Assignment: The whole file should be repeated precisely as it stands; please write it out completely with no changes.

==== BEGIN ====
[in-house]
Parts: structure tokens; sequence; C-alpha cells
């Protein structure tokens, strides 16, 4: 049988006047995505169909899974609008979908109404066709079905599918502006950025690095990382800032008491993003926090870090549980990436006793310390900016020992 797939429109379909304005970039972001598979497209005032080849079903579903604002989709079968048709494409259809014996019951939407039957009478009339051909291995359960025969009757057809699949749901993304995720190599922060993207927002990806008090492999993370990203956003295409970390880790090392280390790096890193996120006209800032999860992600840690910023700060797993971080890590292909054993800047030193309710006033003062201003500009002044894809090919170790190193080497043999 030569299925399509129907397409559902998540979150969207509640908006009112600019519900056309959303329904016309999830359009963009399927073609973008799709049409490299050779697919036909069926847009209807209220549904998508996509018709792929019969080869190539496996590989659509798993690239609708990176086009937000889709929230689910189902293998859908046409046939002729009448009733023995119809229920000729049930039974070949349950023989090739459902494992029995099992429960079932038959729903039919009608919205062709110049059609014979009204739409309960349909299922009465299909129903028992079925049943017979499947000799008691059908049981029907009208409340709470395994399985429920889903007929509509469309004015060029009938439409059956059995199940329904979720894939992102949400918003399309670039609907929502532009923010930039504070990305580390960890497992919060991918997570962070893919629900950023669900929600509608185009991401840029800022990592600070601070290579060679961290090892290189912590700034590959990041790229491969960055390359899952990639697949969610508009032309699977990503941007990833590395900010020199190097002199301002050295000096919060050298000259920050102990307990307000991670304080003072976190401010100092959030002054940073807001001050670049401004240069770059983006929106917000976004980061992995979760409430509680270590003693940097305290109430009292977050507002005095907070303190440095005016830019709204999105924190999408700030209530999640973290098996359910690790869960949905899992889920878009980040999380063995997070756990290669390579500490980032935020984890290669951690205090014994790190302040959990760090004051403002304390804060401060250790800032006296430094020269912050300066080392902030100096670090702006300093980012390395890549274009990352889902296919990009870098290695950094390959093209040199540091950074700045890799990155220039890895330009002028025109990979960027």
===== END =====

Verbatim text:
[in-house]
Parts: structure tokens; sequence; C-alpha cells
């Protein structure tokens, strides 16, 4: 049988006047995505169909899974609008979908109404066709079905599918502006950025690095990382800032008491993003926090870090549980990436006793310390900016020992 797939429109379909304005970039972001598979497209005032080849079903579903604002989709079968048709494409259809014996019951939407039957009478009339051909291995359960025969009757057809699949749901993304995720190599922060993207927002990806008090492999993370990203956003295409970390880790090392280390790096890193996120006209800032999860992600840690910023700060797993971080890590292909054993800047030193309710006033003062201003500009002044894809090919170790190193080497043999 030569299925399509129907397409559902998540979150969207509640908006009112600019519900056309959303329904016309999830359009963009399927073609973008799709049409490299050779697919036909069926847009209807209220549904998508996509018709792929019969080869190539496996590989659509798993690239609708990176086009937000889709929230689910189902293998859908046409046939002729009448009733023995119809229920000729049930039974070949349950023989090739459902494992029995099992429960079932038959729903039919009608919205062709110049059609014979009204739409309960349909299922009465299909129903028992079925049943017979499947000799008691059908049981029907009208409340709470395994399985429920889903007929509509469309004015060029009938439409059956059995199940329904979720894939992102949400918003399309670039609907929502532009923010930039504070990305580390960890497992919060991918997570962070893919629900950023669900929600509608185009991401840029800022990592600070601070290579060679961290090892290189912590700034590959990041790229491969960055390359899952990639697949969610508009032309699977990503941007990833590395900010020199190097002199301002050295000096919060050298000259920050102990307990307000991670304080003072976190401010100092959030002054940073807001001050670049401004240069770059983006929106917000976004980061992995979760409430509680270590003693940097305290109430009292977050507002005095907070303190440095005016830019709204999105924190999408700030209530999640973290098996359910690790869960949905899992889920878009980040999380063995997070756990290669390579500490980032935020984890290669951690205090014994790190302040959990760090004051403002304390804060401060250790800032006296430094020269912050300066080392902030100096670090702006300093980012390395890549274009990352889902296919990009870098290695950094390959093209040199540091950074700045890799990155220039890895330009002028025109990979960027």